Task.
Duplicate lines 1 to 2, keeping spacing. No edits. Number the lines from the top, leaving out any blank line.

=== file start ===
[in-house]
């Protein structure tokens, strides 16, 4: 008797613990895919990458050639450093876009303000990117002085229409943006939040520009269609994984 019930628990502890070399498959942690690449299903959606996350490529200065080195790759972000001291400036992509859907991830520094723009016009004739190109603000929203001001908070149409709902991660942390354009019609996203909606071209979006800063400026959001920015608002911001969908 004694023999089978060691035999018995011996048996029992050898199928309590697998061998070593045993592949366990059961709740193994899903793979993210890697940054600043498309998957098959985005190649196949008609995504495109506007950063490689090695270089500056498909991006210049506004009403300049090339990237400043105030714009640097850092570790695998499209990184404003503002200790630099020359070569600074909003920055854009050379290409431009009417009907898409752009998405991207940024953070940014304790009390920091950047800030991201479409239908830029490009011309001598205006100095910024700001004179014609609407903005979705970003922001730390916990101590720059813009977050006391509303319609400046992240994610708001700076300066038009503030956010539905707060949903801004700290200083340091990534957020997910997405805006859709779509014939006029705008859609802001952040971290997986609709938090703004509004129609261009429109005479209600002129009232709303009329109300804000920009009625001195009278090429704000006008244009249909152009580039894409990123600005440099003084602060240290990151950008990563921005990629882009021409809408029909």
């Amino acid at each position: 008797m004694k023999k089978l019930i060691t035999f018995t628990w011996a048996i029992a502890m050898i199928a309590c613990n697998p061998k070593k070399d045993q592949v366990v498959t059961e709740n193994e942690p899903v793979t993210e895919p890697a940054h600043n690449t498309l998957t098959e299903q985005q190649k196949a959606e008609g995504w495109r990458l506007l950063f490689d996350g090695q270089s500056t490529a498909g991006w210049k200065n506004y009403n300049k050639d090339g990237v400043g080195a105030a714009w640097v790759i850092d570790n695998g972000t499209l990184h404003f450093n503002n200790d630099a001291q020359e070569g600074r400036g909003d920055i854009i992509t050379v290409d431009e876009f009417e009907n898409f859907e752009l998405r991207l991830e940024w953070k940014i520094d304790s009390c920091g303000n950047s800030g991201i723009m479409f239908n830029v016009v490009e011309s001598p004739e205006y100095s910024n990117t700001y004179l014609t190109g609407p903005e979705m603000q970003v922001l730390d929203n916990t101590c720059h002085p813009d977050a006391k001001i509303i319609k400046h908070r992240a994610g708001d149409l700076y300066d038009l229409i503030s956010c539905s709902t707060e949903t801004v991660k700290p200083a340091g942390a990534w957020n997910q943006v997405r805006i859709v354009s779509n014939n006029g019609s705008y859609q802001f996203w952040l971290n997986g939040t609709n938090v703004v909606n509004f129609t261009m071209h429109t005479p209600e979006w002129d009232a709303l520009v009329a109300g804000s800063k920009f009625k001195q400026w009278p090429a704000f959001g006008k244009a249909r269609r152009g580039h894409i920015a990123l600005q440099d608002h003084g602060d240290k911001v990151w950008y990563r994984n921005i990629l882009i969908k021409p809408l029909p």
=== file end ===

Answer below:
[in-house]
């Protein structure tokens, strides 16, 4: 008797613990895919990458050639450093876009303000990117002085229409943006939040520009269609994984 019930628990502890070399498959942690690449299903959606996350490529200065080195790759972000001291400036992509859907991830520094723009016009004739190109603000929203001001908070149409709902991660942390354009019609996203909606071209979006800063400026959001920015608002911001969908 004694023999089978060691035999018995011996048996029992050898199928309590697998061998070593045993592949366990059961709740193994899903793979993210890697940054600043498309998957098959985005190649196949008609995504495109506007950063490689090695270089500056498909991006210049506004009403300049090339990237400043105030714009640097850092570790695998499209990184404003503002200790630099020359070569600074909003920055854009050379290409431009009417009907898409752009998405991207940024953070940014304790009390920091950047800030991201479409239908830029490009011309001598205006100095910024700001004179014609609407903005979705970003922001730390916990101590720059813009977050006391509303319609400046992240994610708001700076300066038009503030956010539905707060949903801004700290200083340091990534957020997910997405805006859709779509014939006029705008859609802001952040971290997986609709938090703004509004129609261009429109005479209600002129009232709303009329109300804000920009009625001195009278090429704000006008244009249909152009580039894409990123600005440099003084602060240290990151950008990563921005990629882009021409809408029909």